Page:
CAIR offers tips on Muslim travel ban
The impact of the Trump administration’s travel ban on travelers from majority Muslim countries was the focus of a Friday town hall at a Detroit mosque hosted by the Council on American-Islamic Relations’ Michigan chapter.
Just over a dozen community members gathered at the Islamic Center of Detroit on the city’s west side for the “Know Your Rights” informational session led by CAIR-MI Staff Attorney Amy Doukoure.
The presentation revolved around the recent rulings by the United States Supreme Court involving incarnations of the travel ban, which President Donald Trump’s administration first proposed in January and targeted majority Muslim countries, as well as dealing with customs officials or police.
Fatima Alhanek, 21, of Dearborn, heard about the event during Friday prayers and said she wanted to learned more tips in case any of her relatives face problems.
“I was just curious about this issue,” she said. “I should know things before anything happens.”
The Supreme Court allowed a scaled-back version of the travel ban to take effect in June — including a 90-day bar on entry to those traveling from Syria, Sudan, Somalia, Libya, Iran and Yemen who lack any “bona fide relationship with a person or entity in the United States.”
Weeks later, U.S. District Judge Derrick Watson ordered the government to allow in refugees formally working with a resettlement agency in the nation. He also greatly expanded the family relations that refugees and visitors can use to get into the country.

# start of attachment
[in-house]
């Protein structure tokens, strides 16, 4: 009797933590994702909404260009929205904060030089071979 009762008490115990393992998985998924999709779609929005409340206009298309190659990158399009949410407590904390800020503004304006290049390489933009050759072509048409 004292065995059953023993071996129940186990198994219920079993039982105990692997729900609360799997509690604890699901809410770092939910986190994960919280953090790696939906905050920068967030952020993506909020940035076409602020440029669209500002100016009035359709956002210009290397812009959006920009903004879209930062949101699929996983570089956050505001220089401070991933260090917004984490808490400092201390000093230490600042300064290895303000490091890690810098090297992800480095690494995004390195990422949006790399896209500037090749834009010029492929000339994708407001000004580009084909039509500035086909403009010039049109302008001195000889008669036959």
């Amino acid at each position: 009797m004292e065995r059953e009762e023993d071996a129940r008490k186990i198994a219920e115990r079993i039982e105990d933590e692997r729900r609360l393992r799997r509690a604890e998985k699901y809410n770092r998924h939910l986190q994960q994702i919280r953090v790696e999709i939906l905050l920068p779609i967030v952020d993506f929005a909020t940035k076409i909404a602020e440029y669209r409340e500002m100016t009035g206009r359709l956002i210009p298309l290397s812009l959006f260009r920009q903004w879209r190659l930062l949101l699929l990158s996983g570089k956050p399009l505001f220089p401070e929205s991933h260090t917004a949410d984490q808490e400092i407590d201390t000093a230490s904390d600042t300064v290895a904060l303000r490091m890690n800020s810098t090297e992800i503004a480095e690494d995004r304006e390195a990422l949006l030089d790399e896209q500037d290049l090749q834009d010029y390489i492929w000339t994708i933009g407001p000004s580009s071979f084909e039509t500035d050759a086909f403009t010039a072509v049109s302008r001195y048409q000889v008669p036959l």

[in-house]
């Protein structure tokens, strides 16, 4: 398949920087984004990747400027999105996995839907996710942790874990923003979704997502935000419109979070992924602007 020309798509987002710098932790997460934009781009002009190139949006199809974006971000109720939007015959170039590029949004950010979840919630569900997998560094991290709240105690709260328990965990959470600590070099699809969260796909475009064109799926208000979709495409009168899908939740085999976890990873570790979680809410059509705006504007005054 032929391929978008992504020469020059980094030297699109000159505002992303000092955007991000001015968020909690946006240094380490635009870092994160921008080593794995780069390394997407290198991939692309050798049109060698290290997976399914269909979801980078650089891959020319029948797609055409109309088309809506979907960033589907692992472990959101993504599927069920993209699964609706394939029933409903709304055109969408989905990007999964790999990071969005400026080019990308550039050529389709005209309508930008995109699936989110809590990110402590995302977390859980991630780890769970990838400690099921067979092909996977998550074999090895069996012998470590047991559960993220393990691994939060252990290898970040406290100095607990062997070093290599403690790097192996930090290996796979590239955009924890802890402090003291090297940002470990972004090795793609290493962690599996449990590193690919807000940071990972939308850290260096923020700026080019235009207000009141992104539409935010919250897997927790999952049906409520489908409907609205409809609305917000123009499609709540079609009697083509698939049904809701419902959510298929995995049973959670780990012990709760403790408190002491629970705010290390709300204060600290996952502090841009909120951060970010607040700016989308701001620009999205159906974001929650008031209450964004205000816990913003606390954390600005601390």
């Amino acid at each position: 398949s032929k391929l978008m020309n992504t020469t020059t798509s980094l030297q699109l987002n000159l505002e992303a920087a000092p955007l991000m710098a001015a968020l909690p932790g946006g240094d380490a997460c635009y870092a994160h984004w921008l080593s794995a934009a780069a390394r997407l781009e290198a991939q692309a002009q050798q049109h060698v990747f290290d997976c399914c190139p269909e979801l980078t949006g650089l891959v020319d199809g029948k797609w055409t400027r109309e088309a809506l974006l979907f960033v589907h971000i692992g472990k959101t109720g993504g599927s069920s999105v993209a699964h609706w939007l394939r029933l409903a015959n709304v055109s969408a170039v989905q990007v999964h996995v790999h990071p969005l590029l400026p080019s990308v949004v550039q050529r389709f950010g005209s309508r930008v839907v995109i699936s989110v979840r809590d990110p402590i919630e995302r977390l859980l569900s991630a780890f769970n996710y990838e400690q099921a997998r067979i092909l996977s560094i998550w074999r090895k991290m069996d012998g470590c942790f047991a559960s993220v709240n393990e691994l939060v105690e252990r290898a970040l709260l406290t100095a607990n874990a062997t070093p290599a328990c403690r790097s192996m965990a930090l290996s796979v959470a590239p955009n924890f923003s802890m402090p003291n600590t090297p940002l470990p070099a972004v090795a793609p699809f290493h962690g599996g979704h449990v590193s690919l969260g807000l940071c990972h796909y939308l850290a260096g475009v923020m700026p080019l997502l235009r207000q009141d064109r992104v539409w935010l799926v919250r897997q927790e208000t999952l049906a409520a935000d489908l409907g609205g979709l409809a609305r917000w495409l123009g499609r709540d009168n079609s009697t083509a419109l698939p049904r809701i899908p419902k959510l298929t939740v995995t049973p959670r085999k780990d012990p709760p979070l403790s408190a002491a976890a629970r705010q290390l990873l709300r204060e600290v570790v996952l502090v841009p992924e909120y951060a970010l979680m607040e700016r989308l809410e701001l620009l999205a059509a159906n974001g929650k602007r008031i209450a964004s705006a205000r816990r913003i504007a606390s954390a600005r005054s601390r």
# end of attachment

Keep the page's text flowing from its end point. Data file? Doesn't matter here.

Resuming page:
The Trump administration appealed. In July, the High Court decided authorities can strictly enforce prohibition on refugees but left the weakened travel ban that includes grandparents among relatives who can help visitors from the six countries to enter the U.S.
Doukoure said U.S. citizens should not be affected by the measures, but advised them to prepare before traveling out of the country. Moreover, holders of visas and green cards can be “subjected to more scrutiny and fewer protections” at the border, she told the attendees.
During inspections, U.S. citizens can decline to answer questions about their religious or political beliefs, Doukoure said. Green card holders can also do so, but may be delayed or denied entry, and visa holders “most likely will be turned away,” the attorney said.
Friday’s forum also covered tips for law enforcement contacts. Authorities can generally enter a home only with a valid search warrant, Doukoure said. If they lack one, the resident does not have to let them in or have further contact.
“Your silence is your shield,” Doukoure said, adding there are limits during police traffic stops, as well.